This is a very real challenge! As you know, no one wants to take a pill, vitamin or anything else unless necessary. I can assure you that there are other diagnosis that run into similar issues. People with diabetes can go blind, lose their kidneys and suffer terrible burning pain but, they often eat the very things that will cause these difficulties.
Having said that, I agree with your sentiments. There are a few things about Bipolar Disorder 1 and 2 that seems to cause a person even more difficulties when it comes to taking medication. I think knowing a few of them might be helpful. So let’s go!
Eight Reasons Why Taking Bipolar 2 Disorder Medication is a Challenge
1: This likely isn’t your first rodeo with medications. On average it takes 10 to 15 years before a person with Bipolar Disorder is diagnosed. That means that for years you may have been given the wrong treatment including the wrong medications. Often the medications you were given made it worse e.g. antidepressants. So, you have the right to question why after so many years you should trust “the next pill” you are told may help.
2: The medication or medications you have been given to take may have side effects. In general, the potential side effects of “mood stabilizers” are more common than in medications you were previously given. Also, very often more than one medication is recommended and some of them more than once a day. The “One pill fits all” is usually not available. All of this makes “feeling good” about taking your medication more difficult.
3: The medications very often don’t totally rid you of all of the symptoms, particularly anxiety and a good night’s sleep. There is also something called “processing speed” that tends to take 6-12 months to respond to all of the recommendations you are asked to follow.
4: Given all of the above there are usually plenty of people around you and blogs on the internet that warn you of all the side effects of any medication anyone suggests. This doesn’t make you feel any better about taking medication.
5: There are professionals in a variety of fields that will say that your clinicians have “labeled you” and now are “drugging you”. This can be particularly confusing as they may be quite famous.
6: There are certainly people who hurt themselves, even suicide with the very same pills. This may seem contradictory.
7: Bipolar Disorder involves the part of your brain where you make your best decisions. It usually starts subtly or not so subtly in junior high. The exercise for this part of the brain involves getting along with others. As you think back you may notice that getting along with others was not your specialty during those years. You may have gotten along with others who tended to rebel against the rules. You may have even enjoyed being “a rebel”. It felt good. Unfortunately, now you are being asked, “to obey the rules and take your medication as prescribed.” That may be a difficult “pill to swallow.”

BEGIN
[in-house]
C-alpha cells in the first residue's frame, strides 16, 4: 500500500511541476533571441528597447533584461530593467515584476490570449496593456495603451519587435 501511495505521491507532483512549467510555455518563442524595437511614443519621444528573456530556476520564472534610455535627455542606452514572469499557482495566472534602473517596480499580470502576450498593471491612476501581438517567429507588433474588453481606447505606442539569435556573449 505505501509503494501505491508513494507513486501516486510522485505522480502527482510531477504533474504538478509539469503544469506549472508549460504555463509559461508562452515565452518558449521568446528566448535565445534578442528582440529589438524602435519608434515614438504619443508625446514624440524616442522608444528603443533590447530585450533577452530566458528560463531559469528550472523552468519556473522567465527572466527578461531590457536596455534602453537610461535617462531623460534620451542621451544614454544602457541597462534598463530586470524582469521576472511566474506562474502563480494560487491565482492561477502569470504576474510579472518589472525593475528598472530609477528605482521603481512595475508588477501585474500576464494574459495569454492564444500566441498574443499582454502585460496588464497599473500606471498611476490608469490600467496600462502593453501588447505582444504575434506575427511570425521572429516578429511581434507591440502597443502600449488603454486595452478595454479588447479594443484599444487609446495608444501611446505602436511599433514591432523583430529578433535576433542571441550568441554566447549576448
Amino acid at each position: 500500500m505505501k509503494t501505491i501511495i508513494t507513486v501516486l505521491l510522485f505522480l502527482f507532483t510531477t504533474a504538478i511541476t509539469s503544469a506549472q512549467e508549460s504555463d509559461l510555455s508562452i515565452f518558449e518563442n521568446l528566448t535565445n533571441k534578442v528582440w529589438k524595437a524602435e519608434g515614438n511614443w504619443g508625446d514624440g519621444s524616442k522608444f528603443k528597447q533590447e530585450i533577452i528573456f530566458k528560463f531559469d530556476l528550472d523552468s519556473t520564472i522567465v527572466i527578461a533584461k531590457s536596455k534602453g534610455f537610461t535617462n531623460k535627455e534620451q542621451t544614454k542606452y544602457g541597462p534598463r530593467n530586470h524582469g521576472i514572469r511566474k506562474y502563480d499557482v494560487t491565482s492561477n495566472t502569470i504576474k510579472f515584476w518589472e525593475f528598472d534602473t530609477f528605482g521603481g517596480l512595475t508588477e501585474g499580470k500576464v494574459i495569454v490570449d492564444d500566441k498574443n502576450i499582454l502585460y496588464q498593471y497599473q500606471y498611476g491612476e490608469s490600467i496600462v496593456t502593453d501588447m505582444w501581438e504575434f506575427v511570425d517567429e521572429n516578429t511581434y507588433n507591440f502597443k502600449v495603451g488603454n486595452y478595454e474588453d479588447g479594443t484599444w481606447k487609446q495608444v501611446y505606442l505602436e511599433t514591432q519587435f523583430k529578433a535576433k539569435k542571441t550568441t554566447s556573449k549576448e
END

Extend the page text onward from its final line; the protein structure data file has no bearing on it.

8: The reason that is the most difficult to understand goes back to the “processing speed” mentioned in number three above. Remember, this part of the brain works on relationships. The larger the relationship, generally the more difficult it will be for this part of the brain to come up with answers that work for you.
Think about it. Why is it sometimes so hard to get yourself to do what you know you need to do? You can do many other things! But for some reason even very simple things may simply “slip your mind” or just seem too difficult to think about. And isn’t it easier to argue about something stupid - even when you know it’s stupid - than to have the serious conversation you know would serve you? You may find yourself going on and on defending an impossible position until the other person gives up. The reason for this is that talking about anything that is truly in your best interest requires a lot more “processing speed.” This is also the primary reason why people struggle with work or school. Doing things that aren’t a part of your authentic life are much easier to process.
Should You Still Take Your Bipolar 2 Disorder Medication?
Consider all of the above complications that you have to consider and deal with. Now also consider that even thinking about taking medications “mentally hurts” because you know it is your authentic decision. Cut yourself some slack. This is hard. Make your decision and then let it go. Avoid any conversation or even thinking about whether you should take your medications or not unless you are talking with one of your supports including your clinician. Everyone else is giving you their experience. Trust your experience. If you feel better on the medications…take them. If you don’t, talk to those who support you and your clinician about it.
Medications are only a small part of the deal anyway. Living an authentic life is the big deal. Each day wake up and ask yourself, “How can I make the major relationships of my life one percent better today?” Over time this will help improve your processing speed, your relationships and your life. Isn’t that what it’s all about?